Overqualified Employees Less Satisfied & Committed
If a worker is feeling overqualified in their current job, perhaps it is time to move on. This is according to a meta-analysis of 25 years of studies on “perceived overqualification,” published in the Journal of Vocational Behavior.
Researchers at Florida Atlantic University’s College of Business and Florida International University say workers who feel overqualified are less satisfied with their jobs and less committed to the organization. As a result, they are more likely to search for a job which better fits their capabilities.
These workers also have less psychological well-being and are more likely to exhibit “deviant” behaviors, such as coming in late or leaving early, theft, or bullying coworkers.
Essentially, they feel “deprived” because they expect a job that utilizes their qualifications, Michael Harari, FAU assistant professor and lead author of the report, says in a FAU blog post.
“That deprivation is what is theorized to result in these negative job attitudes,” Harari says. “There’s a discrepancy between expectation and reality. Because of this, you’re angry, you’re frustrated and as a result you don’t much care for the job that you have and feel unsatisfied.”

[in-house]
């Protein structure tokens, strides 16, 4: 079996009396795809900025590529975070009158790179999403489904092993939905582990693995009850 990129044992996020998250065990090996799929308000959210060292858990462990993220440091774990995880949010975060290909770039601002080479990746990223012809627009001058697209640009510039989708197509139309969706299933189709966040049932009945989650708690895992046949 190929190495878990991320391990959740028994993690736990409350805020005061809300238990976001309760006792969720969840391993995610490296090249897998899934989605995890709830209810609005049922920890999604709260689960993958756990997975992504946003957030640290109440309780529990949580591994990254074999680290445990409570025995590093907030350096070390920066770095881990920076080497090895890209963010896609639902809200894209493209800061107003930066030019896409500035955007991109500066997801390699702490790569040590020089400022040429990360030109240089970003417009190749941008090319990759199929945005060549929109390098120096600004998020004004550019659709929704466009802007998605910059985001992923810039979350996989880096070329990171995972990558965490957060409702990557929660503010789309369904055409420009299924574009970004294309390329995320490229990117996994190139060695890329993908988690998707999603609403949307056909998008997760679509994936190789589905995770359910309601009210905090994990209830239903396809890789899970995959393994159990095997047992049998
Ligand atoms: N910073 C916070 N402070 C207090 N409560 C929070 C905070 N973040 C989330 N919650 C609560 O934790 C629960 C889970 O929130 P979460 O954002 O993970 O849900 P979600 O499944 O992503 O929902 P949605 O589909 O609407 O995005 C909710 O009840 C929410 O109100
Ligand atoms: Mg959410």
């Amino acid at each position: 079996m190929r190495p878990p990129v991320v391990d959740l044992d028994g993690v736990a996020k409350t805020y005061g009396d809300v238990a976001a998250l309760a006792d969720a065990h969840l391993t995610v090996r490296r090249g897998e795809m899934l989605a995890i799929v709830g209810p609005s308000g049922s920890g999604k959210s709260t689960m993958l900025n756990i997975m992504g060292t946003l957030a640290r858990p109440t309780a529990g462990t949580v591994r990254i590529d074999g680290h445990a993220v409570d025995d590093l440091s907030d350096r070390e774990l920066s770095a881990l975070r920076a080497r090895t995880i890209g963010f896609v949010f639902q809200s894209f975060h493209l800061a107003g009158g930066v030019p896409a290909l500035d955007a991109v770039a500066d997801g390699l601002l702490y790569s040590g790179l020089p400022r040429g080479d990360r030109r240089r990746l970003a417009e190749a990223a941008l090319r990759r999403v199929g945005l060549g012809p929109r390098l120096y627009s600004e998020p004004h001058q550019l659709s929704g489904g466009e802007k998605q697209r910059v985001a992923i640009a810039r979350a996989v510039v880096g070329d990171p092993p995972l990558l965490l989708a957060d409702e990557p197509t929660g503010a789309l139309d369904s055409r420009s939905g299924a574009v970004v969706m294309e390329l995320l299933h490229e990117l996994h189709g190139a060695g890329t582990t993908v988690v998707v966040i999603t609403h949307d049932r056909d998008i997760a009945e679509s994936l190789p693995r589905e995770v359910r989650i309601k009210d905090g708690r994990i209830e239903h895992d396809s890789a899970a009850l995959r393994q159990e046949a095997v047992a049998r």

People who perceive themselves to be overqualified also don’t feel like they’re being adequately rewarded for their efforts, according to the report.
“We invest effort at work and we expect rewards in return, such as esteem and career opportunities,” Harari says. “And for an overqualified employee, that expectation has been violated. This is a stressful experience for employees, which leads to poor psychological wellbeing, such as negative emotions and psychological strain.”
These negative emotions and psychological strain tend to be inflicted on the organization and on coworkers, according to the report. The more overqualified an employee feels, the more likely they will also engage in counterproductive behaviors that impair the effective functioning of organizations, Harari says.
Employees who are younger, overeducated, and narcissistic tend to report higher levels of perceived overqualification.
“It seems to suggest that there is a need to take jobs below one’s skill level in order to gain entrance into the workforce,” Harari says. “We do see that, as people get older, they are less likely to report overqualification.”
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